• I think there's a difference between "crackling" and "streaking" in varnishes, but I don't remember specifically what the difference was, so forgive me if I use those terms improperly


Next up: the Calin Wultur Student cello


    6 comments:

    1. Hi,

      Just curious why did you buy two cello when you could have used the extra money to buy a single, better cello?

      ReplyDelete
    2. Hi Yee,

      The short answer: because I’m CRAZY and extremely indecisive! Lol! :).

      The long answer: the benefits of having two cellos outweighed the benefits of having one cello for me. Although I’m sure a lot of people are perfectly fine with one cello and think having two is excessive, which is what I initially thought at first too…

      But below are my reasons:

      1) DIFFERENT “VOICES”: there is only a certain amount of string changes and bridge changes you can do to change the tone of a cello. The Lombardi is definitely a lot darker and moodier with more overtones, while the Li is brighter, focused and has more volume. I’m planning to use the Lombardi to learn and play blues, jazz and improv (with a pickup), and the Li for everything else

      2) VENUES: there’s a hotel bar close to where I live that has free “sign up jam sessions” available. It’s your typical bar scene so I wouldn't want to take my more expensive cello (the Li) to this venue in case someone drops beer or something on it. I would be completely livid if I had only ONE expensive cello and someone accidently dropped a drink on it! Also, if playing outdoors I would use the less expensive cello.

      3) BACKUP: I play the cello daily and not having a cello around if it’s at the shop is definitely not very fun, especially if it has to be at the shop for a week or so. I have cello withdrawals...lol! :). Also, my husband will be learning to play the cello, so he'll be borrowing the Lombardi cello.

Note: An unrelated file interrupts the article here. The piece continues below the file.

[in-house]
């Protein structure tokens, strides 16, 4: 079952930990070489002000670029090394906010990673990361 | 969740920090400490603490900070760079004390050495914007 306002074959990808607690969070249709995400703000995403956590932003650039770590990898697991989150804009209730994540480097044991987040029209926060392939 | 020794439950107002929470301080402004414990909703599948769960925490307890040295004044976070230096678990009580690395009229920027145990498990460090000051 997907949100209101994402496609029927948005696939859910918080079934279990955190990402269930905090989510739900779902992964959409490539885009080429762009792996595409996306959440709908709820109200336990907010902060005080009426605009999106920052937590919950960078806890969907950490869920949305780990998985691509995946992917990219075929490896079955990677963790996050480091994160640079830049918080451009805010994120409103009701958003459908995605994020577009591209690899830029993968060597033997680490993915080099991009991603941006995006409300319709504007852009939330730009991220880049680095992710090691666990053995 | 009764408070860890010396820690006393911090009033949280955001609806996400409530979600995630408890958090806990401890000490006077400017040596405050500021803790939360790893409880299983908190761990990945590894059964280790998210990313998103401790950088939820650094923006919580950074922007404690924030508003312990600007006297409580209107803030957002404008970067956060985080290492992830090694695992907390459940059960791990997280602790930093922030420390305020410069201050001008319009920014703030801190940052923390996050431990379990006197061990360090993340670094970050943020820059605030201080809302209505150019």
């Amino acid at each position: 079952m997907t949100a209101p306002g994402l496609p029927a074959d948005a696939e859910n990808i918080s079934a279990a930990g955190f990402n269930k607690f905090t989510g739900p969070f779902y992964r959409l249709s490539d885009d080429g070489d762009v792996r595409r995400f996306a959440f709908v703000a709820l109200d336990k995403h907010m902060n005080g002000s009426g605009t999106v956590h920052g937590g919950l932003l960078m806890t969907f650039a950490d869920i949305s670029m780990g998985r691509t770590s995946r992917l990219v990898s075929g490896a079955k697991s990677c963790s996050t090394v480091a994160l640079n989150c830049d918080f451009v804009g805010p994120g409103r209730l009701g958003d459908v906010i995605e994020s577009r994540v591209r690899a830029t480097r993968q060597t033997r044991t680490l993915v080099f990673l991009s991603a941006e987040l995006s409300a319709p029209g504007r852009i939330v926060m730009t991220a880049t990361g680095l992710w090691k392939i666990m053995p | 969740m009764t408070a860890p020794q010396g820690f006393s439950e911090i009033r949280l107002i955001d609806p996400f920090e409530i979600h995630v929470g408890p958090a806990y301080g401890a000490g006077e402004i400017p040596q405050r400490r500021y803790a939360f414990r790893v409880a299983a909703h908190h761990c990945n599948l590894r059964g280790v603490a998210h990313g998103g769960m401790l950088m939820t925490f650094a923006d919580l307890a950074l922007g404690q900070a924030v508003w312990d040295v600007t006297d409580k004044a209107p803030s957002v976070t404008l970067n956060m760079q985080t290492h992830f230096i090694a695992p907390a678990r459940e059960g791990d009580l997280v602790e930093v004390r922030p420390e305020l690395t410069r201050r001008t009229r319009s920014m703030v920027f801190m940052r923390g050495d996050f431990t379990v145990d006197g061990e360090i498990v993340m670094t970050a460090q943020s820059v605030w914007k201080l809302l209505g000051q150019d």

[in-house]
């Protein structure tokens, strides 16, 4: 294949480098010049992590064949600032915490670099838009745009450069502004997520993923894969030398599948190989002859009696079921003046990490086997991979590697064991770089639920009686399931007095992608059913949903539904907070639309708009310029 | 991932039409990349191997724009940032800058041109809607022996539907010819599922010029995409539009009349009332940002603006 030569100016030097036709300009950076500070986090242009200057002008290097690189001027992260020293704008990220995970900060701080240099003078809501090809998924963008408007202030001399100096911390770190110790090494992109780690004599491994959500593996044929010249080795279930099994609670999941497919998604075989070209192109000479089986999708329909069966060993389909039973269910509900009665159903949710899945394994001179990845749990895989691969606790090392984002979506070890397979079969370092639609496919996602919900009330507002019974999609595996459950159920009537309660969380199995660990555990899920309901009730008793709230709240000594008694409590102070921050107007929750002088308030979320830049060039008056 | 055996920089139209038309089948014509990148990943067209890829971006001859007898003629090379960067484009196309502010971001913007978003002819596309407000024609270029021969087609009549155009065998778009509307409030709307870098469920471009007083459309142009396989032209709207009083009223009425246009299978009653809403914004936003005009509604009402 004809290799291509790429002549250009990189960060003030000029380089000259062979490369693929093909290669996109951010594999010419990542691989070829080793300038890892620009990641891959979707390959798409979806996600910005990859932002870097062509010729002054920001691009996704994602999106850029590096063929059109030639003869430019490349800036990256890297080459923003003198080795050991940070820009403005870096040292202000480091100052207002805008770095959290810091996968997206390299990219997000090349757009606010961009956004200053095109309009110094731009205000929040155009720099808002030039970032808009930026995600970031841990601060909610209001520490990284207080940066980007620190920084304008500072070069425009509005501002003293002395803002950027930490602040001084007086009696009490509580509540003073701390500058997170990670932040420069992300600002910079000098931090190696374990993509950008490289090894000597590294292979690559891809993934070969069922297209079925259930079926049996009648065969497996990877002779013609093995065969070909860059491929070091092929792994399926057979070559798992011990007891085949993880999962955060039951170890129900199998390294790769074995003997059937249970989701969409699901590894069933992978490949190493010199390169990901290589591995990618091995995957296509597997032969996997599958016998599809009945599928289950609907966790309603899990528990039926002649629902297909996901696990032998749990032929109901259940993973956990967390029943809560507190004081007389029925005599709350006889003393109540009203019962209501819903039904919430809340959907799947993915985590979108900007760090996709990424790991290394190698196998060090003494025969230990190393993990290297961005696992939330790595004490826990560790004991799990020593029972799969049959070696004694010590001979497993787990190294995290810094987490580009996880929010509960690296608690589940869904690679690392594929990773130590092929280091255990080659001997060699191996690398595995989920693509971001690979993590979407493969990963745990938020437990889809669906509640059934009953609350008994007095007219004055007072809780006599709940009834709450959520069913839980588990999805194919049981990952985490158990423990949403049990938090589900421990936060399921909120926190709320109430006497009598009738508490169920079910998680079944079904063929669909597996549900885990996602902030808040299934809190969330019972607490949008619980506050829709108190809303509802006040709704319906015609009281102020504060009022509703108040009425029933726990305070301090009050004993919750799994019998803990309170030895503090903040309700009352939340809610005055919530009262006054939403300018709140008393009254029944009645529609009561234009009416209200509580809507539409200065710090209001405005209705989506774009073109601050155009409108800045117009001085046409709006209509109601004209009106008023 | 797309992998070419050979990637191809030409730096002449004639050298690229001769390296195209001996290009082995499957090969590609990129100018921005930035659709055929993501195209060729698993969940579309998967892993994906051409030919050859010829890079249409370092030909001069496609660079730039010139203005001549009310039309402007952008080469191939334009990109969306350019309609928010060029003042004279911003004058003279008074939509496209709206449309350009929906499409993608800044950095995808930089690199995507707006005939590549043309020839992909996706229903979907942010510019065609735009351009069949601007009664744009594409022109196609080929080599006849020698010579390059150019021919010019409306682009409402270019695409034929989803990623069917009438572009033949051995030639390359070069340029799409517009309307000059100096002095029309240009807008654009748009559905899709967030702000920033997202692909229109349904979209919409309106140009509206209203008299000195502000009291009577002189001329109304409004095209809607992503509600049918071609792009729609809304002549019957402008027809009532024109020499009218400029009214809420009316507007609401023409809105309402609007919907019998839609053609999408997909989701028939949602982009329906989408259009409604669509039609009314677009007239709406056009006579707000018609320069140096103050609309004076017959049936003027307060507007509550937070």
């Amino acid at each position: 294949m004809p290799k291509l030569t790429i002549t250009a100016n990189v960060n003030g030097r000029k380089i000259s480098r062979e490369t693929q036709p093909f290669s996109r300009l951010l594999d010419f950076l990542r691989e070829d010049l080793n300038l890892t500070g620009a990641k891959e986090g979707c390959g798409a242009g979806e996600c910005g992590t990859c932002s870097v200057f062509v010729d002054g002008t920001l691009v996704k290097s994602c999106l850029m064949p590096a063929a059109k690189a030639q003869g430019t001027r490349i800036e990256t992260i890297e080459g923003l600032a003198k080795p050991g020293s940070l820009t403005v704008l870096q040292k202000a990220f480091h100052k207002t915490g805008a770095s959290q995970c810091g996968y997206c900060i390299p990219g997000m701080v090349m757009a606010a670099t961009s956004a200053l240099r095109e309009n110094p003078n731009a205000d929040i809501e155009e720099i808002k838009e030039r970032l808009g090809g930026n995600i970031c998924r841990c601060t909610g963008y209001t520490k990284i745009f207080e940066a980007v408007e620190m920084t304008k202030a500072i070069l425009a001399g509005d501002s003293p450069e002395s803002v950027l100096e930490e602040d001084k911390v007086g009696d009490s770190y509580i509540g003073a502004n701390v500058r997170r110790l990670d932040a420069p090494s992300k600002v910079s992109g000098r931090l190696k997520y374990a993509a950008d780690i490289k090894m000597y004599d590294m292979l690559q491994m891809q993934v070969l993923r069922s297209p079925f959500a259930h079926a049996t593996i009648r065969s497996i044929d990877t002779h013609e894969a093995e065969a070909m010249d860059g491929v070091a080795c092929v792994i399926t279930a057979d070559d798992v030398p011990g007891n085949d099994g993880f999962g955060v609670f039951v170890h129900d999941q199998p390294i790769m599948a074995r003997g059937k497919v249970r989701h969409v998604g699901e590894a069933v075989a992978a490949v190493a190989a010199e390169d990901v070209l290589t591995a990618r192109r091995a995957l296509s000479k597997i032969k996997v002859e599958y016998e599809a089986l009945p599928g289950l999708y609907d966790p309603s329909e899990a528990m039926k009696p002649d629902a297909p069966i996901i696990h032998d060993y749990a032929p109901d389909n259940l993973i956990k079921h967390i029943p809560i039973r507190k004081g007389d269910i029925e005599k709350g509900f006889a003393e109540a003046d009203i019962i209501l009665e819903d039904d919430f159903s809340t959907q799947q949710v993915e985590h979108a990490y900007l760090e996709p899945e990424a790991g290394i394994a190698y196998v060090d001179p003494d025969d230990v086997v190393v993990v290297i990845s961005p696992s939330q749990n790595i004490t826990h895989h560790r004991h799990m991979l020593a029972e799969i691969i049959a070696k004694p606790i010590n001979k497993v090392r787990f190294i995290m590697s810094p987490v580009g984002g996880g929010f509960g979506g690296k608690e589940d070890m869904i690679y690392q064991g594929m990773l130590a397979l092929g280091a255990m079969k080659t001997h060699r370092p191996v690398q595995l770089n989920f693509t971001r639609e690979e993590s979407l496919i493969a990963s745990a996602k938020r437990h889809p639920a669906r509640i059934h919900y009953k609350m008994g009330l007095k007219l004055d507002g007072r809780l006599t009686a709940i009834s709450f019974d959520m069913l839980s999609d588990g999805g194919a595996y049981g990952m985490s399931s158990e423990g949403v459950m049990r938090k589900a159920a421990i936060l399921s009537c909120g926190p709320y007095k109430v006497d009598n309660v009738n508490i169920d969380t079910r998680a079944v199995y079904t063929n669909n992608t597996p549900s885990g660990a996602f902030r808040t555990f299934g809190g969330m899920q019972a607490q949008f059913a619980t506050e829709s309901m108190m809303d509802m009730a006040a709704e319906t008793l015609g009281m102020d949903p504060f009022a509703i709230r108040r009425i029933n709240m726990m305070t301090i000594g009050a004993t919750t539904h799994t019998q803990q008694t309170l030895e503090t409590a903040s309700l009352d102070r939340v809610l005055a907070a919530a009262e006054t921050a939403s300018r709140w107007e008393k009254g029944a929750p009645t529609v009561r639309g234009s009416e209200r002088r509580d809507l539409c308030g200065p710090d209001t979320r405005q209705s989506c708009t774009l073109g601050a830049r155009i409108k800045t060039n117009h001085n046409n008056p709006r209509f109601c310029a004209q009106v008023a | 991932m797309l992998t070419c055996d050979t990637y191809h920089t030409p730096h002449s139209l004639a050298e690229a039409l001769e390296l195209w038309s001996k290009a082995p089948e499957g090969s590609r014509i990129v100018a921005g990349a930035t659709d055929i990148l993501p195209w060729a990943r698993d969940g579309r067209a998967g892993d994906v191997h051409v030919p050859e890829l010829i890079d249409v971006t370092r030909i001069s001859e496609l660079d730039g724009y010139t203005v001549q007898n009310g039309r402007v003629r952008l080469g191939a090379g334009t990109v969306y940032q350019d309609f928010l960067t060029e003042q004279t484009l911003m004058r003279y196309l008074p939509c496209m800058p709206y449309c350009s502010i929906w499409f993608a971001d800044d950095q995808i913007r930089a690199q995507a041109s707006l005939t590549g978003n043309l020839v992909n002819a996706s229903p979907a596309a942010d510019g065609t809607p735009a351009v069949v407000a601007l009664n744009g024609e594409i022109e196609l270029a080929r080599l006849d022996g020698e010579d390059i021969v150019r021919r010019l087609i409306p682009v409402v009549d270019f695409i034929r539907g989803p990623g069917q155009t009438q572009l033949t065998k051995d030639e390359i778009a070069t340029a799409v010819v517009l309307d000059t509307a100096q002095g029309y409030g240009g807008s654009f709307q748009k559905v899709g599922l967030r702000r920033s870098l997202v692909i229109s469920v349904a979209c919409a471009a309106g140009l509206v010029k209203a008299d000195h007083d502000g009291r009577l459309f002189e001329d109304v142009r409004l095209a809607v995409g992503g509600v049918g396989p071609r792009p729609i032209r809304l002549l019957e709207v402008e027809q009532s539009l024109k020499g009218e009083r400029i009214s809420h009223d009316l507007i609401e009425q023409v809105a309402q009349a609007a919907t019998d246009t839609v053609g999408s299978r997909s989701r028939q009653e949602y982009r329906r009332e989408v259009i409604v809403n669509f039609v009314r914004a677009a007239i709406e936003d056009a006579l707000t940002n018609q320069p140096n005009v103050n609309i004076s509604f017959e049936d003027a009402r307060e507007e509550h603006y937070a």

4) GEM VS TOAD: Combined, the two cellos would be in the $10,000 price range, which cellos in the $3,500 - $10,000 price range don't typically have that noticeable of a sound difference to warrant purchasing cellos at the upper end of the spectrum. You just have to very diligent and research everything thoroughly (it took me 4-5 months of diligently looking online, looking at cellos at local shops and trying over 16 cellos) to find these diamonds in the ruff!
      You can find “gems” in the lower price range that can outplay or perform as good as cellos in the $10,000 price range and then you can find "toads" in the upper price range that sound worse than cellos in the $3,500 range.
      And yes, I've played and heard a cello that was being sold for $9,500 that sounded worse than my $3,500 cello (or it may be due to my personal preference). I also came across another used cello in the $8,500 range that sounded decent (not worth $8,500 in my opinion), and its arching was also sinking, which would have caused me costly repairs down the road as well
      So the question is - would you rather have one "relatively" great cello which still won't sound as good as “professional” cellos ranging $25,000+ or two cellos that can sound as good as $10,000 cellos, i.e. as long as you look carefully and do your research?

      To be honest, I think my Jonathan Li cello does sound like a $10,000+ cello, but then again that’s just me.
      I've also read really good reviews on J. Haide cellos which are in the $5,000 range that can sound better than cellos in the $25,000+ range (although I haven't heard one in person yet). A local luthier mentioned a cellist who was so impressed with a J. Haide cello that was at their shop that he used it for his concerts instead of an EXTREMELY expensive cello that was loaned to him!
      I almost tried a J. Haide cello, but that local shop had a 1-2 month waiting period so I decided to order one online instead. Unfortunately, there was a misfortunate shipping accident and so I had to send the cello right back. I didn’t want to deal with that again, so I figured it just wasn’t meant to be.